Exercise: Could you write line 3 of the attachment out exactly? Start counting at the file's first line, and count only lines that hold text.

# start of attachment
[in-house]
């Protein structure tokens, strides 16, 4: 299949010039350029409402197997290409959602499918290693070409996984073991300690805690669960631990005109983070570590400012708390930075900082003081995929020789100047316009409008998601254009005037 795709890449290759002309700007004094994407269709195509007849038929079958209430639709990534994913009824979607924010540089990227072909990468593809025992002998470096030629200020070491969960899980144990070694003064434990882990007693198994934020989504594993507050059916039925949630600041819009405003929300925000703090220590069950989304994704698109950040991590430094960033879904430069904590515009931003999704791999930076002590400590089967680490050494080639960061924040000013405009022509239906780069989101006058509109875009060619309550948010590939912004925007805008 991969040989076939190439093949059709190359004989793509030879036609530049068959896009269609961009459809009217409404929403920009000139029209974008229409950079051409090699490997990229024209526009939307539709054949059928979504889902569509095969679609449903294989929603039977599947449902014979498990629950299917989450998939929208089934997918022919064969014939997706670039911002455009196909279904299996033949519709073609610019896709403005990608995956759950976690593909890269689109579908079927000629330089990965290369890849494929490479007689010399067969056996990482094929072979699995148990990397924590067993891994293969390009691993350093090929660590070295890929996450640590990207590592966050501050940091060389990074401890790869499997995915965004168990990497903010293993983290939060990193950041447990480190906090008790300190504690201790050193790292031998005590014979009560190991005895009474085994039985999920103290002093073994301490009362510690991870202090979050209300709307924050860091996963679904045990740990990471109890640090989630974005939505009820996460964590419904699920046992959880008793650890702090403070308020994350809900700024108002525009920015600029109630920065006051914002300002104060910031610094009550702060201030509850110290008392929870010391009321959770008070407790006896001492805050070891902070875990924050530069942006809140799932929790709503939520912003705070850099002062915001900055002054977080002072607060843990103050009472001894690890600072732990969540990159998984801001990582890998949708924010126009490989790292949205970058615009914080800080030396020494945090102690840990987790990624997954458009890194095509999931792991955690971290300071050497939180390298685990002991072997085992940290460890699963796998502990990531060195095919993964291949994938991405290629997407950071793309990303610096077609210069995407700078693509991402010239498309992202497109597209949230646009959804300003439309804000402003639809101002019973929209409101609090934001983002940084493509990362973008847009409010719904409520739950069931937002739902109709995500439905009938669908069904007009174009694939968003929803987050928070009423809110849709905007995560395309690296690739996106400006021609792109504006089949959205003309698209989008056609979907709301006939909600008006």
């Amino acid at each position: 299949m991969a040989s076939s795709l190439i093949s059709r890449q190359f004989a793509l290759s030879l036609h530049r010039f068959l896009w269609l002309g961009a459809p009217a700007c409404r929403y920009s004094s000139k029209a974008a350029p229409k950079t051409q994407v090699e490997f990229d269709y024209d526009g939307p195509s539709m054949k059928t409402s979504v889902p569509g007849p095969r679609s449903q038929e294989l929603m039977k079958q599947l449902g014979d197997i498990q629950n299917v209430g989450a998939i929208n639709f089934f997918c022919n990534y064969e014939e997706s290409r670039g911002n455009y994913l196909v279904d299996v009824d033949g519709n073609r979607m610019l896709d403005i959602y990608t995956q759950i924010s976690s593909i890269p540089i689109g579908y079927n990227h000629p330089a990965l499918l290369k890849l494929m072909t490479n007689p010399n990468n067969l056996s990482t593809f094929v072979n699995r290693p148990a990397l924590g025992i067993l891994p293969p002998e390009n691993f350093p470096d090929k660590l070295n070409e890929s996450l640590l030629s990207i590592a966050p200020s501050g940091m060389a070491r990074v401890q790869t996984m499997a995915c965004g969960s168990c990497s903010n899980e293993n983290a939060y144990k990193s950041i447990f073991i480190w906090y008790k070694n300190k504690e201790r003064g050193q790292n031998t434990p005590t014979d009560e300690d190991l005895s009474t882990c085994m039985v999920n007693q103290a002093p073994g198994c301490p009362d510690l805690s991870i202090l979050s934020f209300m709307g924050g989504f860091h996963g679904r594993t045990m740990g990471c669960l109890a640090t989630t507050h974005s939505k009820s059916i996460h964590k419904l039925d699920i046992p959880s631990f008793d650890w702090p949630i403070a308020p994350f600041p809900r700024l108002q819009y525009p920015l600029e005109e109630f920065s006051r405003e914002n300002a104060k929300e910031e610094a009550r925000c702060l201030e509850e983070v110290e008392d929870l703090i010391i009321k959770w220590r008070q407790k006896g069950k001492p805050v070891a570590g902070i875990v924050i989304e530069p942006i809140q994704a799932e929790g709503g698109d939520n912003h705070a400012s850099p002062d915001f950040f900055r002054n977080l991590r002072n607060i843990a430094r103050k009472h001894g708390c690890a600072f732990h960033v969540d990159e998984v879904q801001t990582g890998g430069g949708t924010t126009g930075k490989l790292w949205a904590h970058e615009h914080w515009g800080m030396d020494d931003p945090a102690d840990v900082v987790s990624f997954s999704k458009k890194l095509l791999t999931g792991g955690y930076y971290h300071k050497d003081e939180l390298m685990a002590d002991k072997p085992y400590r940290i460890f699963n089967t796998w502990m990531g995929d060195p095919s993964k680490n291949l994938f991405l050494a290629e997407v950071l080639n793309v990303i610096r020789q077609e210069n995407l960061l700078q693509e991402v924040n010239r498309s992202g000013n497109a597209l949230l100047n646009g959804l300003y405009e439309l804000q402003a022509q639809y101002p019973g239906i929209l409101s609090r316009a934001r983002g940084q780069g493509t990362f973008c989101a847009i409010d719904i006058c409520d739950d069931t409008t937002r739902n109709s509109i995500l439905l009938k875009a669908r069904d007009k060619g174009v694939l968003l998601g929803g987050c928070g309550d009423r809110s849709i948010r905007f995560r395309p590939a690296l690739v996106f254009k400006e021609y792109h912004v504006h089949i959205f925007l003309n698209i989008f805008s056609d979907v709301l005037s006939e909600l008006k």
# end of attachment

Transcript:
């Amino acid at each position: 299949m991969a040989s076939s795709l190439i093949s059709r890449q190359f004989a793509l290759s030879l036609h530049r010039f068959l896009w269609l002309g961009a459809p009217a700007c409404r929403y920009s004094s000139k029209a974008a350029p229409k950079t051409q994407v090699e490997f990229d269709y024209d526009g939307p195509s539709m054949k059928t409402s979504v889902p569509g007849p095969r679609s449903q038929e294989l929603m039977k079958q599947l449902g014979d197997i498990q629950n299917v209430g989450a998939i929208n639709f089934f997918c022919n990534y064969e014939e997706s290409r670039g911002n455009y994913l196909v279904d299996v009824d033949g519709n073609r979607m610019l896709d403005i959602y990608t995956q759950i924010s976690s593909i890269p540089i689109g579908y079927n990227h000629p330089a990965l499918l290369k890849l494929m072909t490479n007689p010399n990468n067969l056996s990482t593809f094929v072979n699995r290693p148990a990397l924590g025992i067993l891994p293969p002998e390009n691993f350093p470096d090929k660590l070295n070409e890929s996450l640590l030629s990207i590592a966050p200020s501050g940091m060389a070491r990074v401890q790869t996984m499997a995915c965004g969960s168990c990497s903010n899980e293993n983290a939060y144990k990193s950041i447990f073991i480190w906090y008790k070694n300190k504690e201790r003064g050193q790292n031998t434990p005590t014979d009560e300690d190991l005895s009474t882990c085994m039985v999920n007693q103290a002093p073994g198994c301490p009362d510690l805690s991870i202090l979050s934020f209300m709307g924050g989504f860091h996963g679904r594993t045990m740990g990471c669960l109890a640090t989630t507050h974005s939505k009820s059916i996460h964590k419904l039925d699920i046992p959880s631990f008793d650890w702090p949630i403070a308020p994350f600041p809900r700024l108002q819009y525009p920015l600029e005109e109630f920065s006051r405003e914002n300002a104060k929300e910031e610094a009550r925000c702060l201030e509850e983070v110290e008392d929870l703090i010391i009321k959770w220590r008070q407790k006896g069950k001492p805050v070891a570590g902070i875990v924050i989304e530069p942006i809140q994704a799932e929790g709503g698109d939520n912003h705070a400012s850099p002062d915001f950040f900055r002054n977080l991590r002072n607060i843990a430094r103050k009472h001894g708390c690890a600072f732990h960033v969540d990159e998984v879904q801001t990582g890998g430069g949708t924010t126009g930075k490989l790292w949205a904590h970058e615009h914080w515009g800080m030396d020494d931003p945090a102690d840990v900082v987790s990624f997954s999704k458009k890194l095509l791999t999931g792991g955690y930076y971290h300071k050497d003081e939180l390298m685990a002590d002991k072997p085992y400590r940290i460890f699963n089967t796998w502990m990531g995929d060195p095919s993964k680490n291949l994938f991405l050494a290629e997407v950071l080639n793309v990303i610096r020789q077609e210069n995407l960061l700078q693509e991402v924040n010239r498309s992202g000013n497109a597209l949230l100047n646009g959804l300003y405009e439309l804000q402003a022509q639809y101002p019973g239906i929209l409101s609090r316009a934001r983002g940084q780069g493509t990362f973008c989101a847009i409010d719904i006058c409520d739950d069931t409008t937002r739902n109709s509109i995500l439905l009938k875009a669908r069904d007009k060619g174009v694939l968003l998601g929803g987050c928070g309550d009423r809110s849709i948010r905007f995560r395309p590939a690296l690739v996106f254009k400006e021609y792109h912004v504006h089949i959205f925007l003309n698209i989008f805008s056609d979907v709301l005037s006939e909600l008006k």